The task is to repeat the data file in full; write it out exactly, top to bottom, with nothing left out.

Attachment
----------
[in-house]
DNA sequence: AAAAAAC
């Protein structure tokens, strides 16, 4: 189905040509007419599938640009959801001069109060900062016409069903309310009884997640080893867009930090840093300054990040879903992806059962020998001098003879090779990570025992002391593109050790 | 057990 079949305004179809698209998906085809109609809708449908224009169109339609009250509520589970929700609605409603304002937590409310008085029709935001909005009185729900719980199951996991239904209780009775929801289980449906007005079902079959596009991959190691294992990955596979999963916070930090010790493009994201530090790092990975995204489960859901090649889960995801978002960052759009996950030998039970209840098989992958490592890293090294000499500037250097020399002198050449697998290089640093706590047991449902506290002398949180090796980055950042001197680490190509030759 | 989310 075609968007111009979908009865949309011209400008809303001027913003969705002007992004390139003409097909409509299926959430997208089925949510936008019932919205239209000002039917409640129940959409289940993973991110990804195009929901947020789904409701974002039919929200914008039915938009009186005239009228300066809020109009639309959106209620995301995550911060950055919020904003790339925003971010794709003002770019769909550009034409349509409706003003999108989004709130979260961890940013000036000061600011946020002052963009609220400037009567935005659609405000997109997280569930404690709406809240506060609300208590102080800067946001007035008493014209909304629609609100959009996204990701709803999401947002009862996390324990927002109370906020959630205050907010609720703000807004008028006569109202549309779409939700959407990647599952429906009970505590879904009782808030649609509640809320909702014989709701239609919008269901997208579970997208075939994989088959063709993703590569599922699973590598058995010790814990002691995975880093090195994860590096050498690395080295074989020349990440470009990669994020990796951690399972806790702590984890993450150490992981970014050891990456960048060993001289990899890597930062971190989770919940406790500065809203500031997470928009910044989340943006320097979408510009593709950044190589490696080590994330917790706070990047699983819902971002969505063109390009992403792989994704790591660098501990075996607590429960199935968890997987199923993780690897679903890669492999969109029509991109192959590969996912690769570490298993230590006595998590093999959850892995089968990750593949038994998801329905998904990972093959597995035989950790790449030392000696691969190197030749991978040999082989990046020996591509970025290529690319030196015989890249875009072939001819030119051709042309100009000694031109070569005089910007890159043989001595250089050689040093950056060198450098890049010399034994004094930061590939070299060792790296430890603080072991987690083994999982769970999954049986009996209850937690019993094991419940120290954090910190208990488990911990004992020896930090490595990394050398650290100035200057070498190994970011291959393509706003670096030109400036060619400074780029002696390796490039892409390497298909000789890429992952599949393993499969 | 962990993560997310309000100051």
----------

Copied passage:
[in-house]
DNA sequence: AAAAAAC
């Protein structure tokens, strides 16, 4: 189905040509007419599938640009959801001069109060900062016409069903309310009884997640080893867009930090840093300054990040879903992806059962020998001098003879090779990570025992002391593109050790 | 057990 079949305004179809698209998906085809109609809708449908224009169109339609009250509520589970929700609605409603304002937590409310008085029709935001909005009185729900719980199951996991239904209780009775929801289980449906007005079902079959596009991959190691294992990955596979999963916070930090010790493009994201530090790092990975995204489960859901090649889960995801978002960052759009996950030998039970209840098989992958490592890293090294000499500037250097020399002198050449697998290089640093706590047991449902506290002398949180090796980055950042001197680490190509030759 | 989310 075609968007111009979908009865949309011209400008809303001027913003969705002007992004390139003409097909409509299926959430997208089925949510936008019932919205239209000002039917409640129940959409289940993973991110990804195009929901947020789904409701974002039919929200914008039915938009009186005239009228300066809020109009639309959106209620995301995550911060950055919020904003790339925003971010794709003002770019769909550009034409349509409706003003999108989004709130979260961890940013000036000061600011946020002052963009609220400037009567935005659609405000997109997280569930404690709406809240506060609300208590102080800067946001007035008493014209909304629609609100959009996204990701709803999401947002009862996390324990927002109370906020959630205050907010609720703000807004008028006569109202549309779409939700959407990647599952429906009970505590879904009782808030649609509640809320909702014989709701239609919008269901997208579970997208075939994989088959063709993703590569599922699973590598058995010790814990002691995975880093090195994860590096050498690395080295074989020349990440470009990669994020990796951690399972806790702590984890993450150490992981970014050891990456960048060993001289990899890597930062971190989770919940406790500065809203500031997470928009910044989340943006320097979408510009593709950044190589490696080590994330917790706070990047699983819902971002969505063109390009992403792989994704790591660098501990075996607590429960199935968890997987199923993780690897679903890669492999969109029509991109192959590969996912690769570490298993230590006595998590093999959850892995089968990750593949038994998801329905998904990972093959597995035989950790790449030392000696691969190197030749991978040999082989990046020996591509970025290529690319030196015989890249875009072939001819030119051709042309100009000694031109070569005089910007890159043989001595250089050689040093950056060198450098890049010399034994004094930061590939070299060792790296430890603080072991987690083994999982769970999954049986009996209850937690019993094991419940120290954090910190208990488990911990004992020896930090490595990394050398650290100035200057070498190994970011291959393509706003670096030109400036060619400074780029002696390796490039892409390497298909000789890429992952599949393993499969 | 962990993560997310309000100051």